Every Love Bird

Needs a Nest

by Oscar Viale (Argentina)

directed by Mario Marcel (Argentina)

Feb. 25 - Mar. 13, 2010

at Gunston Arts Center  -  Theatre 2

2700 South Lang St., Arlington, VA 22206

In Spanish with English Surtitles

Comedy   -   Area Première   -    Ages: 13+

A young, lower-middle-class couple lives with the wife’s family, trying to create a separate life for themselves. Misunderstandings and misadventures ensue, including ill-timed entrances without knocking... Broad characters and broader laughs!


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Bob Anthony, by Bob Anthony

DC Theatre Scene, by Rosalind Lacy

The Examiner, by Barbara Mackay (Special to The Examiner)

Rich Massabny, by Rich Massabny

Washington Post, by Celia Wren

Bob Anthony
Drama and Dance
Best Acting: Karin Tovar Cardenas "Chumbale (Teatro de la Luna)

Teatro de la Luna is presenting "Chumbale-El Casado Casa Quiere" (translation: "Every Love Bird Needs a Nest") (To 3/13). It is really a farce but being played as a comedy which is not bad since it still garners lots of laughs as a young married couple living in a bedroom of her family's apartment can't seem to get any privacy as people storm into their bedroom without knocking. Of course, they might have easily put a lock on the door but in farcical mileau there would then be no delights following. Leyre Varela as the mother has to be credited with true farcical playing...meaning she "believes" in the reality of the situation. The other five players are skillful comedians who play upon each character's idiosyncracies. Alex Alburqueque is best as he needs to go to the bathroom but must make a "painful" decision to repaint their one bedroom before he can leave the bedroom and face family repercussions. Gerald Montoya is the brother-in-law who has bad training in "gun control". Karin Tovar Cardenas as the sister slowly warms to Enzo's dilemma and provides him sympathy. Livio Danna is the violent prone father-in-law who believes in the sanctity of his apartment and any decision to make changes is his prerogative. Marcela Ferlito Walder is the soppy wife who, after marriage, turns into a shrew. Although she has proven herself to be a fine young actress in other shows...she would have been more fun is she were more shrewish. Nevertheless the audience loved this situational comedy and the conflict scenes are huge and provide for many belly laughs. It is good family entertainment. A reminder: acted in Spanish but there is a screen providing English surtitles for audience members in the back two rows.

DC Theatre Scene

Washington’s Liveliest Theatre Website

Chumbale (Every Love Bird Needs a Nest)

When you consider that Facebook is banned in some communist countries today, Chumbale, an area premiere, is wickedly funny, and extraordinarily brave. Written in 1971 during military rule when it was extremely dangerous, even life-threatening to speak out openly, Argentine playwright Oscar Viale vents astonishing resistance to top-down rule that annihilates privacy.

Chumbale comes across as a black comedy that could be ripe fodder for filmmaker/animator Terry Gilliam, of “Monty Python” fame, who made Brazil about an individual who can’t quite conform. How does a free-thinking intellectual guy survive in a dictatorial household? The title, with accent on the first syllable, translates as “Hound me! Keep on hounding me!” based on a dog attack command used only in Argentina, Paraguay and Uruguay. Every Love Bird Needs a Nest was tacked on as a sub-title by Teatro de la Luna to universalize the need for personal refuge from invasion and respect for the individual.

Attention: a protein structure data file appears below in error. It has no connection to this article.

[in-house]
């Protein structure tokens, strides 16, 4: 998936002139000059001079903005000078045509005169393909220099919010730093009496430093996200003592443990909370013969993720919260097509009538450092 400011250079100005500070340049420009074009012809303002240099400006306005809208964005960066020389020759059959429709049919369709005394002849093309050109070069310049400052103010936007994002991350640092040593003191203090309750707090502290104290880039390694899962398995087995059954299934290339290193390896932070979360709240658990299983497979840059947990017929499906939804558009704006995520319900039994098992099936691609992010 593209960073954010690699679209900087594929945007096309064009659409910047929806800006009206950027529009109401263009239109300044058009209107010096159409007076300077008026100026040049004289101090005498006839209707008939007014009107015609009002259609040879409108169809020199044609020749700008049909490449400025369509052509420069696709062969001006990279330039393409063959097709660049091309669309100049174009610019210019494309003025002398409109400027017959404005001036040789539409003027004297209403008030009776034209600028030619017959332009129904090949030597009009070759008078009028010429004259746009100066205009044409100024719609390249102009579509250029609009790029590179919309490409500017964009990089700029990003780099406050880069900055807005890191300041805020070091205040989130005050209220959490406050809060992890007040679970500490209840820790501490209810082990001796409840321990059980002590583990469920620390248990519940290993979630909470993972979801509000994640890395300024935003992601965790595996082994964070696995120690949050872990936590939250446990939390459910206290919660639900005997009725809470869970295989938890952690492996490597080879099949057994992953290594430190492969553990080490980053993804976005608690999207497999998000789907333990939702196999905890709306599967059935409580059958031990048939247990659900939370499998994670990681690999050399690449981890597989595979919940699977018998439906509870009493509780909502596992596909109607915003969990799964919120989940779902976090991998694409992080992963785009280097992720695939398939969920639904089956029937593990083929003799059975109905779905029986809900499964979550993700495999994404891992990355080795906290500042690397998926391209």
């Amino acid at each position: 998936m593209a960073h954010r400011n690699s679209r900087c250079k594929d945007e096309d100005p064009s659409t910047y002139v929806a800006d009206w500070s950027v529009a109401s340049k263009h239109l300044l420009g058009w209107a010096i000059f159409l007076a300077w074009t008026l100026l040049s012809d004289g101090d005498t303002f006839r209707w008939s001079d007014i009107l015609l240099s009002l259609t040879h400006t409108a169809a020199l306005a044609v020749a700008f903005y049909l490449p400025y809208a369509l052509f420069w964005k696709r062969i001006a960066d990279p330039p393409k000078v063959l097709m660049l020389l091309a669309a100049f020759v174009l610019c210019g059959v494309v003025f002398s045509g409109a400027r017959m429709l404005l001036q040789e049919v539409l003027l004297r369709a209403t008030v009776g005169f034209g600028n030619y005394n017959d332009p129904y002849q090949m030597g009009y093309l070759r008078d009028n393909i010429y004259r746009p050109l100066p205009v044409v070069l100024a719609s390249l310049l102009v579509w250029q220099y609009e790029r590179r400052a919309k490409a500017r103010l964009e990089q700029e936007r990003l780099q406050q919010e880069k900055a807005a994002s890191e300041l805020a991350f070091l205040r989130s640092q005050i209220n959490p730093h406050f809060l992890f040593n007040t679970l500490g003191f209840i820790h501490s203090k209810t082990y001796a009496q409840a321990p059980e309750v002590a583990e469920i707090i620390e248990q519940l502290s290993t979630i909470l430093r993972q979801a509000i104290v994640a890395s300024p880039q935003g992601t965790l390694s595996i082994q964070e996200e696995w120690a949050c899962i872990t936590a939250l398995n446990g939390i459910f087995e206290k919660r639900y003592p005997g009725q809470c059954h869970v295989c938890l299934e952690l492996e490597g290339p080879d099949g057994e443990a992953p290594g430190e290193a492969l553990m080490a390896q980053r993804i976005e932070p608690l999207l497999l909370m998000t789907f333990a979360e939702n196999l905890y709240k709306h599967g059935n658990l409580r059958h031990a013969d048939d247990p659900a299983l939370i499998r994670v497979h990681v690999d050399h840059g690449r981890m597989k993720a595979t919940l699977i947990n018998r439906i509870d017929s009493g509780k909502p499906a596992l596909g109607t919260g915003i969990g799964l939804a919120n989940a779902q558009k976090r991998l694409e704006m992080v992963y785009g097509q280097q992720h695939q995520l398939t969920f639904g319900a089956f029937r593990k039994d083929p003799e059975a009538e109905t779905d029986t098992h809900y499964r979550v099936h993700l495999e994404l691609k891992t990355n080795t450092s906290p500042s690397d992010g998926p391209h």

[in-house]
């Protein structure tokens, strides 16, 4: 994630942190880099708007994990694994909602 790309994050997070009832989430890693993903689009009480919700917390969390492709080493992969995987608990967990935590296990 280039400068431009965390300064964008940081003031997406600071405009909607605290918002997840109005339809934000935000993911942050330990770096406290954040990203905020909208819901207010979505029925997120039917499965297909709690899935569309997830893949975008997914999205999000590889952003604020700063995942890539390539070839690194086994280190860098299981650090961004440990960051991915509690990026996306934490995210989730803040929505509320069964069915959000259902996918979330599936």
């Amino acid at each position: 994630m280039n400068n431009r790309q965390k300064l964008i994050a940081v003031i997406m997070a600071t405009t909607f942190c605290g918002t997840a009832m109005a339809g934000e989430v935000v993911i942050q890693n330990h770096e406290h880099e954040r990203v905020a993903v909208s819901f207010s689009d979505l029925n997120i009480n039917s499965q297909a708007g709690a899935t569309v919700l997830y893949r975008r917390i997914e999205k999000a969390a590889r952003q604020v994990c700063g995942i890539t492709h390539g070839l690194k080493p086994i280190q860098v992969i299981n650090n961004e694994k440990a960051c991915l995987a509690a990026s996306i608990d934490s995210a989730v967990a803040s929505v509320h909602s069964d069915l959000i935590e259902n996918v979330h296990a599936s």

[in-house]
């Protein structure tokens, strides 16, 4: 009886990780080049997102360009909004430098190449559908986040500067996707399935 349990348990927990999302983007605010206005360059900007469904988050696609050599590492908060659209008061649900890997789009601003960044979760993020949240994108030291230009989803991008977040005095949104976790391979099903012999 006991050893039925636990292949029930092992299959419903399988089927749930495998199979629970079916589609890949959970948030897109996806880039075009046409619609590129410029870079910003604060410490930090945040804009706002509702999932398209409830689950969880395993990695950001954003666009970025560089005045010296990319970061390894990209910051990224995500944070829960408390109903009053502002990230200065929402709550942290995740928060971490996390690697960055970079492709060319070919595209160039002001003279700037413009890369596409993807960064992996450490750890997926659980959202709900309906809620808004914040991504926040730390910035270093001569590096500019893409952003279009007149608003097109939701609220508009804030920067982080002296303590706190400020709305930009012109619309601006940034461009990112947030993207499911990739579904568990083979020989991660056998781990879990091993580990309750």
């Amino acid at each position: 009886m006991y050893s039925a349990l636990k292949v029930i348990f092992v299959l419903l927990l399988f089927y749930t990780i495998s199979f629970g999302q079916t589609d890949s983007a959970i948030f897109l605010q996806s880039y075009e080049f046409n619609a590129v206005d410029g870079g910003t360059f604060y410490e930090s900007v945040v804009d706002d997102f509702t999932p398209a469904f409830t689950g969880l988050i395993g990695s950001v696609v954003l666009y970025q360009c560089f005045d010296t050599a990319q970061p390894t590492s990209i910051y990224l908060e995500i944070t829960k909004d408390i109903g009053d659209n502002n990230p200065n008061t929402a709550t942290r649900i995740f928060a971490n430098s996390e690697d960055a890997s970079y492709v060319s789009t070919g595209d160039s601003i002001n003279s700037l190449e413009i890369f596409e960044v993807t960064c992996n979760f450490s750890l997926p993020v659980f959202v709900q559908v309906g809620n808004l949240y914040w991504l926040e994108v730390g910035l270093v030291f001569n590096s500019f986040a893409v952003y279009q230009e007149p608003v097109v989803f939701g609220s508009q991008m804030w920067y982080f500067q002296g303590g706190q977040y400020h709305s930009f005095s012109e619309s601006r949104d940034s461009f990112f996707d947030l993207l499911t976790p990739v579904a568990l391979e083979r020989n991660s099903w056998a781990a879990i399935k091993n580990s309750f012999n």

Read more

The Examiner

Teatro de la Luna's 'Chumbale'

an insightful, serious comedy

In terms of its tone, topics and characters, Argentinian playwright Oscar Viale's "Chumbale" ("Every Love Bird Needs a Nest") at first glance appears to be a lighthearted farce, pure and simple. In the production at Teatro de la Luna, director Mario Marcel spins the action from one side of the stage to the other at breakneck speed. Conversations overlap. Chaos reigns supreme.

But not very far into the first act it appears that "Chumbale" is neither pure nor simple and that -- though the humor never stops -- Viale is dealing with significant social issues.

The main character, Enzo (Alex Alburqueque), is a street vendor who sells coffee. He and his wife of eight months, Mecha (Marcela Ferlito Walder) have moved in with her parents, occupying a room in their house in order to save money. Mecha's brother, Quique (Gerald Montoya) and sister Aida (Karin Tovar Cardenas), also live in the house, adding to the general overload.

From the start, Enzo has privacy issues. No one knocks before entering his and Mecha's room, a fact that infuriates Enzo. To him, a door is something to knock on. To everyone else in the house, a door is something to breeze through. Enzo and his father-in-law, Roque (Livio Danna) and mother-in-law, Mercedes (Leyre Varela), come to blows when Enzo decides to paint the shabby room he and Mecha occupy.

Roque insists the house is his and Enzo cannot paint without his permission. But Enzo's agony is not simply over being told not to paint. It's over the whole notion of property. To whom does the room belong? Enzo has heard that "property does not exist," and the fact Roque is so inflexible, so unable to see anything but his own ownership of the house sets Enzo to questioning the basis of property and of one individual's rights versus another's.